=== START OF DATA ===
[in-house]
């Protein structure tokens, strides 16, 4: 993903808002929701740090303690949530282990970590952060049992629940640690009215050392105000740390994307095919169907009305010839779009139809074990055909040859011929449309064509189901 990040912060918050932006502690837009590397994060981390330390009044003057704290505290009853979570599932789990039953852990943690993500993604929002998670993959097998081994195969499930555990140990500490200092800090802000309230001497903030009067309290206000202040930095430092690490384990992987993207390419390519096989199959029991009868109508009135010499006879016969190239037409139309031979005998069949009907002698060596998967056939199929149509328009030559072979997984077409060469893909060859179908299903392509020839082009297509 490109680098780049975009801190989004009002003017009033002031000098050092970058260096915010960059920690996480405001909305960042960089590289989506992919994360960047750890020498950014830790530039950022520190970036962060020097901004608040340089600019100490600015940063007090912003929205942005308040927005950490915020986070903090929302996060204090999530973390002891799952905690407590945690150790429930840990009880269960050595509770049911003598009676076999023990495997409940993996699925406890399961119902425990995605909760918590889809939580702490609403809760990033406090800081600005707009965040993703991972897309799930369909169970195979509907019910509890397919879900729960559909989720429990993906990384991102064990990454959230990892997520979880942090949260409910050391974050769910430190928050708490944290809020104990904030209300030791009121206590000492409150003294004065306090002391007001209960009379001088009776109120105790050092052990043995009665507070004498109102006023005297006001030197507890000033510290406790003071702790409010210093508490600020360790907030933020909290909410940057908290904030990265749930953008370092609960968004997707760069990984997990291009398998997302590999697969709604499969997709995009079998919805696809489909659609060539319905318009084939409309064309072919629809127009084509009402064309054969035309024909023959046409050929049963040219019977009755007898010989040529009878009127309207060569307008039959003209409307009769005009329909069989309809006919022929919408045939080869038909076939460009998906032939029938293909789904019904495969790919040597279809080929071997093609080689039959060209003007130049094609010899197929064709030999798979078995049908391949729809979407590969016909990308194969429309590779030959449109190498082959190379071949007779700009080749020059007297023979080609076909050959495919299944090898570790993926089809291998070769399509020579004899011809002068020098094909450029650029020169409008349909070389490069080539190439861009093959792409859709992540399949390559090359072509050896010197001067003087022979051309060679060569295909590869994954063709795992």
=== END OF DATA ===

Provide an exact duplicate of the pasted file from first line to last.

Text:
[in-house]
């Protein structure tokens, strides 16, 4: 993903808002929701740090303690949530282990970590952060049992629940640690009215050392105000740390994307095919169907009305010839779009139809074990055909040859011929449309064509189901 990040912060918050932006502690837009590397994060981390330390009044003057704290505290009853979570599932789990039953852990943690993500993604929002998670993959097998081994195969499930555990140990500490200092800090802000309230001497903030009067309290206000202040930095430092690490384990992987993207390419390519096989199959029991009868109508009135010499006879016969190239037409139309031979005998069949009907002698060596998967056939199929149509328009030559072979997984077409060469893909060859179908299903392509020839082009297509 490109680098780049975009801190989004009002003017009033002031000098050092970058260096915010960059920690996480405001909305960042960089590289989506992919994360960047750890020498950014830790530039950022520190970036962060020097901004608040340089600019100490600015940063007090912003929205942005308040927005950490915020986070903090929302996060204090999530973390002891799952905690407590945690150790429930840990009880269960050595509770049911003598009676076999023990495997409940993996699925406890399961119902425990995605909760918590889809939580702490609403809760990033406090800081600005707009965040993703991972897309799930369909169970195979509907019910509890397919879900729960559909989720429990993906990384991102064990990454959230990892997520979880942090949260409910050391974050769910430190928050708490944290809020104990904030209300030791009121206590000492409150003294004065306090002391007001209960009379001088009776109120105790050092052990043995009665507070004498109102006023005297006001030197507890000033510290406790003071702790409010210093508490600020360790907030933020909290909410940057908290904030990265749930953008370092609960968004997707760069990984997990291009398998997302590999697969709604499969997709995009079998919805696809489909659609060539319905318009084939409309064309072919629809127009084509009402064309054969035309024909023959046409050929049963040219019977009755007898010989040529009878009127309207060569307008039959003209409307009769005009329909069989309809006919022929919408045939080869038909076939460009998906032939029938293909789904019904495969790919040597279809080929071997093609080689039959060209003007130049094609010899197929064709030999798979078995049908391949729809979407590969016909990308194969429309590779030959449109190498082959190379071949007779700009080749020059007297023979080609076909050959495919299944090898570790993926089809291998070769399509020579004899011809002068020098094909450029650029020169409008349909070389490069080539190439861009093959792409859709992540399949390559090359072509050896010197001067003087022979051309060679060569295909590869994954063709795992």